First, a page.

I recently came across a brilliant Forbes article titled “What Entrepreneurs Can Learn from a Door-to-door Pitchman” by Robert Jordan, and I felt I had to write something about the parallels about this piece has on the art of communicating with targeted sales leads. While his post has obviously been intended for entrepreneurs and is framed in the consumer marketing setting, I think most B2B lead generation folks can gain some very important lessons from his insights.
In the above article, Robert Jordan tells a story about his encounter with a door-to-door pitchman selling magazine subscriptions to vegetarians which he ended up taking despite being a non-vegetarian himself. How did this strange twist come about? The author attributes his decision to the skill and approach of the sales agent, something which anyone engaged in B2B lead generation appointment setting can and should learn by heart.
Here are the lessons that Mr. Jordan thinks can be drawn from this story:
1. Hook them in from the outset. When you’re delivering your message, it’s important to make sure that you’ve hooked your audience within the crucial first few seconds; otherwise, you’ll never be able to get through. Robert Jordan describes his pitchman as having the ability to immediately engage and maintain that level of engagement for the entire duration. In your own case, you should strive to reduce or eliminate any gap or waiting period between the start of your message and the main part.
2. Bring out the essence, not the nonsense. A key characteristic of the agent’s pitch in Mr. Jordan’s story is it had been refined to the point where only the essentials were included in the message. How many times have you lost the interest and attention of your marketing or sales audience because of too much details or excessive explanations? This happens in a lot of marketing messages that drown their listeners, readers, or viewers with nonsense instead of the essence.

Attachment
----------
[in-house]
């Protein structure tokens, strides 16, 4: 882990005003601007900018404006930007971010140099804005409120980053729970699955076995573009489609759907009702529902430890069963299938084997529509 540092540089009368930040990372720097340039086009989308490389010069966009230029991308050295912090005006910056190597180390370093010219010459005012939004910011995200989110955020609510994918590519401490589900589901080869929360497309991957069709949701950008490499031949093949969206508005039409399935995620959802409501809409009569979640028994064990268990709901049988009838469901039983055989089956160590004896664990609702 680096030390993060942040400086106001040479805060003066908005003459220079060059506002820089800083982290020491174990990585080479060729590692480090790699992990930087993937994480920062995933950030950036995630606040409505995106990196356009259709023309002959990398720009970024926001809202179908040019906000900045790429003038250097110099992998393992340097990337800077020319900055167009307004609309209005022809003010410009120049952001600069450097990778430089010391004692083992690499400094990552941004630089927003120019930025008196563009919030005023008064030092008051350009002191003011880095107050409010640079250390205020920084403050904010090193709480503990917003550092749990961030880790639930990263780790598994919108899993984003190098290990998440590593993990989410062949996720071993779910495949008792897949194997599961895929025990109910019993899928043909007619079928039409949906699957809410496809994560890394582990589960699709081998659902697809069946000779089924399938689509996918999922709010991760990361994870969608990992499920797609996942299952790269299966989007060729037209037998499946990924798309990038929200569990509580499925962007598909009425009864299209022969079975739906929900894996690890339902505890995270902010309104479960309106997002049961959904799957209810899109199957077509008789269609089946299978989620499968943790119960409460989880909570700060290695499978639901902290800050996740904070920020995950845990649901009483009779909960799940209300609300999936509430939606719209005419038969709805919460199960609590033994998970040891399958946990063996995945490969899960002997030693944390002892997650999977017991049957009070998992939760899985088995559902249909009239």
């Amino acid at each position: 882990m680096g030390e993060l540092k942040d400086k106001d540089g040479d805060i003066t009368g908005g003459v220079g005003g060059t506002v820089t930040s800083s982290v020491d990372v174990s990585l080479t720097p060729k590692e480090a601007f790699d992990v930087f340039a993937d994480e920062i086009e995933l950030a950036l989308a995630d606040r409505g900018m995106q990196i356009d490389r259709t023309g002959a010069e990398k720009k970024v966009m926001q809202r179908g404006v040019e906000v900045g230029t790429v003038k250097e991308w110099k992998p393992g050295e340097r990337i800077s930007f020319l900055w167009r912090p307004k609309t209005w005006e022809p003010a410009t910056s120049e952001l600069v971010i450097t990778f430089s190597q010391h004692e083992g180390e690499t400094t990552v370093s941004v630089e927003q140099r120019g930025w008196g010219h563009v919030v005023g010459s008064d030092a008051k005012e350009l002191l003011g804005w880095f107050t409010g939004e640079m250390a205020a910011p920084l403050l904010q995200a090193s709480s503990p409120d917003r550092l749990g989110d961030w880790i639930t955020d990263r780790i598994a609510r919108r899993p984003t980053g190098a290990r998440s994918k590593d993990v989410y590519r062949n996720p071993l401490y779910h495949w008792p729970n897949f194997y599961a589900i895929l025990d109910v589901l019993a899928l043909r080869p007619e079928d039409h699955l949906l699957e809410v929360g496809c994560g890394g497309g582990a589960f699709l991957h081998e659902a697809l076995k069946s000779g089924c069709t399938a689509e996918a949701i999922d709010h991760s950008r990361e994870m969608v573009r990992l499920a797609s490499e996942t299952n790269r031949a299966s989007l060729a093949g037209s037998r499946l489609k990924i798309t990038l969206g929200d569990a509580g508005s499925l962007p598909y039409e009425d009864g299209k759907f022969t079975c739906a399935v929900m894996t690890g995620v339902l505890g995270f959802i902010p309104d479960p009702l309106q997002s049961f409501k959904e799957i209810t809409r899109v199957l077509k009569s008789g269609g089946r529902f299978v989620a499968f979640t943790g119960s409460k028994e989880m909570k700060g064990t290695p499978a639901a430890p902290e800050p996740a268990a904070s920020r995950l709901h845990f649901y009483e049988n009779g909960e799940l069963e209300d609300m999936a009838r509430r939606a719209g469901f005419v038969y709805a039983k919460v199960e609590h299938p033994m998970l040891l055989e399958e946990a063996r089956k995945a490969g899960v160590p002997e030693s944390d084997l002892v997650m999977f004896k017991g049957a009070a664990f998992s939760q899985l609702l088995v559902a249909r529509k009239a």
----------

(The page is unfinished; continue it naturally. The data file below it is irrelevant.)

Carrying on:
Recommended for YouWebcast: 4 Steps to Creating a Marketing Content Plan
3. Appeal to the right side of the brain. Even in B2B situations, the brain’s right lobe should likewise be the target of your messaging strategies. Despite the buttoned-up, restrained culture that typifies B2B buyers, business prospects include emotional elements in their decision-making process as well. This means you really have to humanize your approach down to a more personal level and not focus purely on cold logic and reason.
4. Use your ears twice as much as your mouth. I think the most striking attribute that Mr. Jordan mentions about the same agent is the latter’s efforts at listening to what Mr. Jordan had to say. Not only did the salesman seemed to listen, but he actually appeared to hang on every word that Mr. Jordan uttered “as if his life depended on it.”
5. Qualify leads, not quantify them. Although this isn’t one of the points made by Mr. Jordan, this lesson is implied by his story. The real role lead generation specialists play is to qualify leads and not to acquire as many as humanly possible. The pitchman in Mr. Jordan’s article knew exactly when Mr. Jordan was about to turn into an opportunity and took the chance.
While door-to-door sales agents are probably one of your least likely sources of inspiration for converting commercial cleaning leads or software sales leads, the messaging approach that successful pitchmen follow is an immense piece of golden advice for you and your lead generation or conversion efforts. The main takeaway here is to have a conversation that’s centered on the world of your leads or prospects and not only on what you’re selling.